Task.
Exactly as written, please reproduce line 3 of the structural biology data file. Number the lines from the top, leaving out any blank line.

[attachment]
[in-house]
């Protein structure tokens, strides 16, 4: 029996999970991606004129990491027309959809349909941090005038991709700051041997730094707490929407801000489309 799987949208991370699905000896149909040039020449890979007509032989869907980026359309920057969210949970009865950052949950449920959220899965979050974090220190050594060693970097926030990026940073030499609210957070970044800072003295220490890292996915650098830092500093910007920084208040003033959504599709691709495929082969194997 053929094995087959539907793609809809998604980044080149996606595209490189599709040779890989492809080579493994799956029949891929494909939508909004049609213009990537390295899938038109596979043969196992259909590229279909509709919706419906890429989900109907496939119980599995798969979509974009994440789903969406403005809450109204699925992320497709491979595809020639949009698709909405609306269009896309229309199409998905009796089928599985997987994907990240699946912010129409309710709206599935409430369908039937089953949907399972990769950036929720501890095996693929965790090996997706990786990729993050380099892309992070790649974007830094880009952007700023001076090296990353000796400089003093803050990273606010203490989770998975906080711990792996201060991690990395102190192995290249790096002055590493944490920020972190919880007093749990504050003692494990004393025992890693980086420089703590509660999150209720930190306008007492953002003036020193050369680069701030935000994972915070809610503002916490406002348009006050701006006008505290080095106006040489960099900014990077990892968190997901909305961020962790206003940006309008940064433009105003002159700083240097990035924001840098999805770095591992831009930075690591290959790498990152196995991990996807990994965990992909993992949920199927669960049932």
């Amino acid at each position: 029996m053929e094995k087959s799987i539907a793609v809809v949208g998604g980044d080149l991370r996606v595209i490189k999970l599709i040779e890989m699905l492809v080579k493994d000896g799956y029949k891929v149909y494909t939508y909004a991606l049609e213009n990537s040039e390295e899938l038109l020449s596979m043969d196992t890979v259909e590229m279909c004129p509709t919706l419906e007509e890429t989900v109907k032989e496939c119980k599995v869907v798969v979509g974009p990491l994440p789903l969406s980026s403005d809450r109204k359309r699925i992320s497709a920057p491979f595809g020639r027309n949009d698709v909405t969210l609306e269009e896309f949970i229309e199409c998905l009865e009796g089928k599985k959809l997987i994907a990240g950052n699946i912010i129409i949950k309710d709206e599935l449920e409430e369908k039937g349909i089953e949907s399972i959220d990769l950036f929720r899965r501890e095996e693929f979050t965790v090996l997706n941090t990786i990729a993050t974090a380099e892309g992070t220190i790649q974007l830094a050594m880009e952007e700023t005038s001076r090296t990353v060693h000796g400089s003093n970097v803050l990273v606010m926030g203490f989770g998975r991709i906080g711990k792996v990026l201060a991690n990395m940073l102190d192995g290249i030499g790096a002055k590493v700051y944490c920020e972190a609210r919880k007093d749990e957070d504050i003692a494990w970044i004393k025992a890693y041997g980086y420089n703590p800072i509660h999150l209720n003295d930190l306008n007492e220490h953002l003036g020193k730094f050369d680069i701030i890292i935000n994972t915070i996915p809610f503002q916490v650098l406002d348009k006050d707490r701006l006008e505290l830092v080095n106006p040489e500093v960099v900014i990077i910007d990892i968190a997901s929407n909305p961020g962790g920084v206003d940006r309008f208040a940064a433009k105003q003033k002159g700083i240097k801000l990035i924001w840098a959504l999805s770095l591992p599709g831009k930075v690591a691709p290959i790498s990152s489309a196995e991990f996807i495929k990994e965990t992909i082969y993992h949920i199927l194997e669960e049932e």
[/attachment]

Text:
């Amino acid at each position: 029996m053929e094995k087959s799987i539907a793609v809809v949208g998604g980044d080149l991370r996606v595209i490189k999970l599709i040779e890989m699905l492809v080579k493994d000896g799956y029949k891929v149909y494909t939508y909004a991606l049609e213009n990537s040039e390295e899938l038109l020449s596979m043969d196992t890979v259909e590229m279909c004129p509709t919706l419906e007509e890429t989900v109907k032989e496939c119980k599995v869907v798969v979509g974009p990491l994440p789903l969406s980026s403005d809450r109204k359309r699925i992320s497709a920057p491979f595809g020639r027309n949009d698709v909405t969210l609306e269009e896309f949970i229309e199409c998905l009865e009796g089928k599985k959809l997987i994907a990240g950052n699946i912010i129409i949950k309710d709206e599935l449920e409430e369908k039937g349909i089953e949907s399972i959220d990769l950036f929720r899965r501890e095996e693929f979050t965790v090996l997706n941090t990786i990729a993050t974090a380099e892309g992070t220190i790649q974007l830094a050594m880009e952007e700023t005038s001076r090296t990353v060693h000796g400089s003093n970097v803050l990273v606010m926030g203490f989770g998975r991709i906080g711990k792996v990026l201060a991690n990395m940073l102190d192995g290249i030499g790096a002055k590493v700051y944490c920020e972190a609210r919880k007093d749990e957070d504050i003692a494990w970044i004393k025992a890693y041997g980086y420089n703590p800072i509660h999150l209720n003295d930190l306008n007492e220490h953002l003036g020193k730094f050369d680069i701030i890292i935000n994972t915070i996915p809610f503002q916490v650098l406002d348009k006050d707490r701006l006008e505290l830092v080095n106006p040489e500093v960099v900014i990077i910007d990892i968190a997901s929407n909305p961020g962790g920084v206003d940006r309008f208040a940064a433009k105003q003033k002159g700083i240097k801000l990035i924001w840098a959504l999805s770095l591992p599709g831009k930075v690591a691709p290959i790498s990152s489309a196995e991990f996807i495929k990994e965990t992909i082969y993992h949920i199927l194997e669960e049932e």